Gear ratios question?

AlanW
AlanW Posts: 291
edited April 2009 in MTB general
I come from a road riding background and as such am used to a close ratio 10 speed cassette.

Up until last Sunday I have only really played about on my MTB, but I rode the HONC last weekend and the thing that killed me the most was the wide ratio on the cassette. In my case 11-32 on a 9 speed, XT Deore cassette, .

I rode the whole event and did not have to use the very small inner front chain ring, which seems a waste to me.

On my Audax bike, I have a triple chain set, 28/39/52 with a 12/23, 10sp cassette. I find this ideal and will get me up anything even after 100miles or so of riding.

But I cannot find a MTB cassette that gives me anything anywhere this ratio, so could I fit a road cassette instead, say a Ultegra 9sp 12/25?

So assuming that it does fit, are there any problems that I am missing?? As it seems so simple to fix my problem.

Thanks in advance.....
"You only need two tools: WD40 and duct tape. If it doesn't move and it should, use WD40. If it moves and it shouldn't, use duct tape"

Comments

  • FSR_XC
    FSR_XC Posts: 2,258
    In my experience I do not notice the wide ratios when riding off road.

    I do notice on road, where I am used to the closer ratios of a road bike.

    As for the 'granny' ring - you will use it if you get some proper climbs in. I don't know anyone who didn't need 'granny' for a couple of the hills around Newham Park for the Soggy Bottom series.

    It may be that you are particularly fit.

    IIRC it is possible to fit a 9 speed road cassette on a MTB.
    Stumpjumper FSR 09/10 Pro Carbon, Genesis Vapour CX20 ('17)Carbon, Rose Xeon CW3000 '14, Raleigh R50

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  • nicklouse
    nicklouse Posts: 50,675
    BTBR
    no probs fitting a road cassette. But HONC was not really have any demanding hills i hear.

    Or lets put it differently having to get off and carry the bike 'cause the MTBers were spinning the granny rings was not faster.

    I would stick with it as it is for a while just dont use the granny ring, but you will love it when you need it.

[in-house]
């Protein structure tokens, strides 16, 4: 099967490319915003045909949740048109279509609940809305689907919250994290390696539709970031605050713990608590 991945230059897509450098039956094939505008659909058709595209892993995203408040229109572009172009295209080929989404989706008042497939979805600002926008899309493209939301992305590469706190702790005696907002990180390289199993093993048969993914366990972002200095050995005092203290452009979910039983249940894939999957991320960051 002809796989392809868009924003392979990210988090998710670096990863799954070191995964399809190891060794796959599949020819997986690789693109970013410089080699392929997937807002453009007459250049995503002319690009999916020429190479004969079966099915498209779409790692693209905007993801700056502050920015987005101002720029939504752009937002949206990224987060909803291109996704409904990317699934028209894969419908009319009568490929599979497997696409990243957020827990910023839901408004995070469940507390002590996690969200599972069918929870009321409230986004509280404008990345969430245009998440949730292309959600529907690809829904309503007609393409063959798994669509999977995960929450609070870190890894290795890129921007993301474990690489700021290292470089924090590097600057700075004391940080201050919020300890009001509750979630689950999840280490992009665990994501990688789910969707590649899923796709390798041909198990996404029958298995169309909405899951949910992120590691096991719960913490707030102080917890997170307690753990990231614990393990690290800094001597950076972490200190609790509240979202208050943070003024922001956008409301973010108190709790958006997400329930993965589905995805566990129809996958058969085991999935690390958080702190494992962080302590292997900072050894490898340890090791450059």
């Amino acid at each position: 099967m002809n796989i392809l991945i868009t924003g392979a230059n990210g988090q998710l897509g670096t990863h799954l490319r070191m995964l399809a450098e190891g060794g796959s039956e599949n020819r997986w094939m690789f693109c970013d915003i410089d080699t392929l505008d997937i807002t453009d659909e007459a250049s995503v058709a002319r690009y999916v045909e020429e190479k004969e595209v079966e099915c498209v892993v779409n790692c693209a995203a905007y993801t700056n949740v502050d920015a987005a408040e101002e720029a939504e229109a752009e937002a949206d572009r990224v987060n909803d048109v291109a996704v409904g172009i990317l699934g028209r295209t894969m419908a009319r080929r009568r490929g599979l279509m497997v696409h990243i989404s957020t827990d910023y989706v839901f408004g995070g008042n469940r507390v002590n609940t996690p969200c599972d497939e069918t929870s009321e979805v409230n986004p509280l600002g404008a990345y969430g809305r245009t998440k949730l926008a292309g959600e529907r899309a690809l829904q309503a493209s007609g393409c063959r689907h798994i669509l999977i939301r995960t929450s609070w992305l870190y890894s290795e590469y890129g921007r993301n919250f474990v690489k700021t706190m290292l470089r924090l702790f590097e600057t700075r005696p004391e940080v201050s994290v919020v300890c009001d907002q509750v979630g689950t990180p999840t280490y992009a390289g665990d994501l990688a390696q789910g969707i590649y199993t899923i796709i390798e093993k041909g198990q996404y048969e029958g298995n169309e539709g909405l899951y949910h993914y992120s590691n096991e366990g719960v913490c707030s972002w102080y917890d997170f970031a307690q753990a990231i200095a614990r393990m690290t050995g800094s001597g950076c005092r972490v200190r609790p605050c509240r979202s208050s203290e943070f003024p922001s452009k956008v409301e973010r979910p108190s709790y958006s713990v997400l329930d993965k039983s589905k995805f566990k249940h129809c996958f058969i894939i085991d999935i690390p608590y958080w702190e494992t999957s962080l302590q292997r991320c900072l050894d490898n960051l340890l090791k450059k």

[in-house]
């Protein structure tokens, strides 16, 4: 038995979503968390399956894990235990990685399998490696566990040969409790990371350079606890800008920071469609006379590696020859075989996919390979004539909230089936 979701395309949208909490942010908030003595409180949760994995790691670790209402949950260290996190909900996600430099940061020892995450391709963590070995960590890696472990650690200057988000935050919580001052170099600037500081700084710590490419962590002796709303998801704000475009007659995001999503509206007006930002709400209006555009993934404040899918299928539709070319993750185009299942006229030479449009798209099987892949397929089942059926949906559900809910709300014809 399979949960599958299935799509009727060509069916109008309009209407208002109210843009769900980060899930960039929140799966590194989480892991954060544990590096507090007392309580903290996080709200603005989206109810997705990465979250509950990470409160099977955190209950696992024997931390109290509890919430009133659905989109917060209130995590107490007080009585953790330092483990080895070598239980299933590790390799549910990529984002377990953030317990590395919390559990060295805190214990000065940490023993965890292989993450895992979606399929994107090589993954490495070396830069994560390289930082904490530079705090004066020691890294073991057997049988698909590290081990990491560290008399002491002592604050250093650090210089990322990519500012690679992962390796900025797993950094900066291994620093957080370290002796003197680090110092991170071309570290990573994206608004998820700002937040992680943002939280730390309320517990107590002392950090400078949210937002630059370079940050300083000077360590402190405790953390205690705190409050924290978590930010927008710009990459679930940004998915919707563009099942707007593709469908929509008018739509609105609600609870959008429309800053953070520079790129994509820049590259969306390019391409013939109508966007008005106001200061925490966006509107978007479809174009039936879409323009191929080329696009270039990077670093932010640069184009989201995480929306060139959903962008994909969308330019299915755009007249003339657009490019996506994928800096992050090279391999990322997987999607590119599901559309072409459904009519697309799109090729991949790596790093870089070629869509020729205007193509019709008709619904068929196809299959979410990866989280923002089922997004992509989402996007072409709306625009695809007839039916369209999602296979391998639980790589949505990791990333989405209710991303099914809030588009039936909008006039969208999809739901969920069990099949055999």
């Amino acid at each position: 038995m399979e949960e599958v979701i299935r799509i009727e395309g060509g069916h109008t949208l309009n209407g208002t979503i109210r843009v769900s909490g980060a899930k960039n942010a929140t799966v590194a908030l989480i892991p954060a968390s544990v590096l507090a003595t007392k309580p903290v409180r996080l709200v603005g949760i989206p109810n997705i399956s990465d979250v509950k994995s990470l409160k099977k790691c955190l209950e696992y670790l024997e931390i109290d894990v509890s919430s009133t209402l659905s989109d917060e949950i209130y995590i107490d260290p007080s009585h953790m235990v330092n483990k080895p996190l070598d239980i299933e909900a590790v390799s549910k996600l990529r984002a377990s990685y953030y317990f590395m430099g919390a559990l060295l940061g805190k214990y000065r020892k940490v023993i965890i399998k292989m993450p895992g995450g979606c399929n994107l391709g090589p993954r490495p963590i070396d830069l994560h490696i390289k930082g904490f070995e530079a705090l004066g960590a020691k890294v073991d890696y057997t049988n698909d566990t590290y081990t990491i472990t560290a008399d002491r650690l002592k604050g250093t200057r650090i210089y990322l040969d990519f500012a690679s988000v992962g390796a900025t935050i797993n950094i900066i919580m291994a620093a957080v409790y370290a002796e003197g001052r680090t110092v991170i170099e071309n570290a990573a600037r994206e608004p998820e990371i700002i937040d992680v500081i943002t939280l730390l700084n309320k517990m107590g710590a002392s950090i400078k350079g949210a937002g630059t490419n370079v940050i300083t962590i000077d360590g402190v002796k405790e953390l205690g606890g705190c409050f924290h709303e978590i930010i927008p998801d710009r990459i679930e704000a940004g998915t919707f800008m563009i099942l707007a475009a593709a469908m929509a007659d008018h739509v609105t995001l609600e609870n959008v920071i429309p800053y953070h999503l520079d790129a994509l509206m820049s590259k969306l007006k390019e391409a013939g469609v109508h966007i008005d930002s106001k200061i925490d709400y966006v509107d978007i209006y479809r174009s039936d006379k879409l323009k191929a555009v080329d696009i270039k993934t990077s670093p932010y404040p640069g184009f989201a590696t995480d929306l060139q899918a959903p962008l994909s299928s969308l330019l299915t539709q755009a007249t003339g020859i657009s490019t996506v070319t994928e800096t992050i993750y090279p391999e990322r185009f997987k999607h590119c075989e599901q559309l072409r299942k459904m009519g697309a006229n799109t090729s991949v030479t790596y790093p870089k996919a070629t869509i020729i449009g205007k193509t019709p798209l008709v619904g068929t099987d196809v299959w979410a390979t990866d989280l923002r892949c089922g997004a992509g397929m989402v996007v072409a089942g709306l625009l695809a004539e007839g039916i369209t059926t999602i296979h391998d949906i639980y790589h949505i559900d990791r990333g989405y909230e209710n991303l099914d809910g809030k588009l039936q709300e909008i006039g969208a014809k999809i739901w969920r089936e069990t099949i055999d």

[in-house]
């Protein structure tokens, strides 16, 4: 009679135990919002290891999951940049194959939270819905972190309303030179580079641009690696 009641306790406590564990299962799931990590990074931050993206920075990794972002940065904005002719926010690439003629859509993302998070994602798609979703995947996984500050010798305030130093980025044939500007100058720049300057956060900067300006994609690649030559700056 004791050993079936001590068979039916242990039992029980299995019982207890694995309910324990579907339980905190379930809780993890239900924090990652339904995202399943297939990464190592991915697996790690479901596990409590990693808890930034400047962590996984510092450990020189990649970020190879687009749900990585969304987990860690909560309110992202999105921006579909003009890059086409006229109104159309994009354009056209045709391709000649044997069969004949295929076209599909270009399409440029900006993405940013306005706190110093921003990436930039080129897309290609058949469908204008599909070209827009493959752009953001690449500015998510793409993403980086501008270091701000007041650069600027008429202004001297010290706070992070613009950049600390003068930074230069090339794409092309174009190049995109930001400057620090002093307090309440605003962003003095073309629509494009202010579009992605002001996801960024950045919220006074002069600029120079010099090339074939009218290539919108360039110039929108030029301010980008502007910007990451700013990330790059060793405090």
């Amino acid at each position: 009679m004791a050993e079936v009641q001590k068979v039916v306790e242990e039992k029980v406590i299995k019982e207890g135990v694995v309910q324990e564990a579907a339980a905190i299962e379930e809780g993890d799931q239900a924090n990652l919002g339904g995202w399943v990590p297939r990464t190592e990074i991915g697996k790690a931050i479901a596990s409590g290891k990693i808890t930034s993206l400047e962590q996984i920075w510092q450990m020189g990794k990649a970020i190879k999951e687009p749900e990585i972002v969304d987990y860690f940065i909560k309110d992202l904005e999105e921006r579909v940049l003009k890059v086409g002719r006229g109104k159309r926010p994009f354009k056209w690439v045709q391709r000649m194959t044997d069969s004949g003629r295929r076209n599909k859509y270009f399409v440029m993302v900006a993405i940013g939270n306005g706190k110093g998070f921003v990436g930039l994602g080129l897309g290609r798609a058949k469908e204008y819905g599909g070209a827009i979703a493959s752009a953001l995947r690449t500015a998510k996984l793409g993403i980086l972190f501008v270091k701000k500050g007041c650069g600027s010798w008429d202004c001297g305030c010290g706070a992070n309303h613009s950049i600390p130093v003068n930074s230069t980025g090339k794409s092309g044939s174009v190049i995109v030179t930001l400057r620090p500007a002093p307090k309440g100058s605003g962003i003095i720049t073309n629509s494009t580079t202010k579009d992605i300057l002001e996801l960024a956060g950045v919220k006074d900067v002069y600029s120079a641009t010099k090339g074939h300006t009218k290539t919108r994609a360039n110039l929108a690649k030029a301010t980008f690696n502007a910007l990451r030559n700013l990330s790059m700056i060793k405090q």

"Do not follow where the path may lead, Go instead where there is no path, and Leave a Trail."
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  • GHill
    GHill Posts: 2,402
    Should be fine mechanically (some pro downhill riders use road cassettes).
  • AlanW
    AlanW Posts: 291
    Well I have just found a nearly new 9sp cassette in the garage, 14-25. Not an ideal ratio I admit, but it will do just to try it out.

    So that will give me a lowest gear of 22t granny ring, with a 25t at the rear. Surely that's plenty low enough to get up most things isn't it??

    Just had a quick whiz up the lane and it all changes ok. Bit lazy on the way up the cassette and could do with a little tweak if I decide to keep it on. But I'm reluctant to alter anything just yet, as when the MTB cassette was fitted it changed perfect and it would be just my luck to mess it all up! :oops:

    Need to take it up the local woods over Easter and attempt some hard climbs. :D
    "You only need two tools: WD40 and duct tape. If it doesn't move and it should, use WD40. If it moves and it shouldn't, use duct tape"
  • supersonic
    supersonic Posts: 82,708
    22/34 on some hills here is not enough!

    By using the 14-25 you will indeed close the ratios up but lose a significant amount of your highest gears.

    Reason why MTBs are like this is that the terrain and slopes is so much more varied than the road.
  • AlanW
    AlanW Posts: 291
    supersonic wrote:
    22/34 on some hills here is not enough!

    By using the 14-25 you will indeed close the ratios up but lose a significant amount of your highest gears.

    Reason why MTBs are like this is that the terrain and slopes is so much more varied than the road.

    But in my experiance, and by my own admission I am NOT a MTB rider I must add, but when you get down to gearing such as 22/34, you cannot keep the front wheel from lifting up in the air or you start wheel spinning. So either way, you aint gonna get up it.

    Furthermore, the speed you are now going you may as well walk and save your breath?

    I was watching some of the goons of the HONC attempting some of the long drags, NOT climbs. And they were in the lowest of gears, and spinning like a mad thing doing just a few mph?
    "You only need two tools: WD40 and duct tape. If it doesn't move and it should, use WD40. If it moves and it shouldn't, use duct tape"
  • supersonic
    supersonic Posts: 82,708
    Well, I can say that I can keep the front wheel down, and not slide!
    I also find that steady spinning up some climbs is more efficient than walking.

    I suppose it comes down to what works best for you.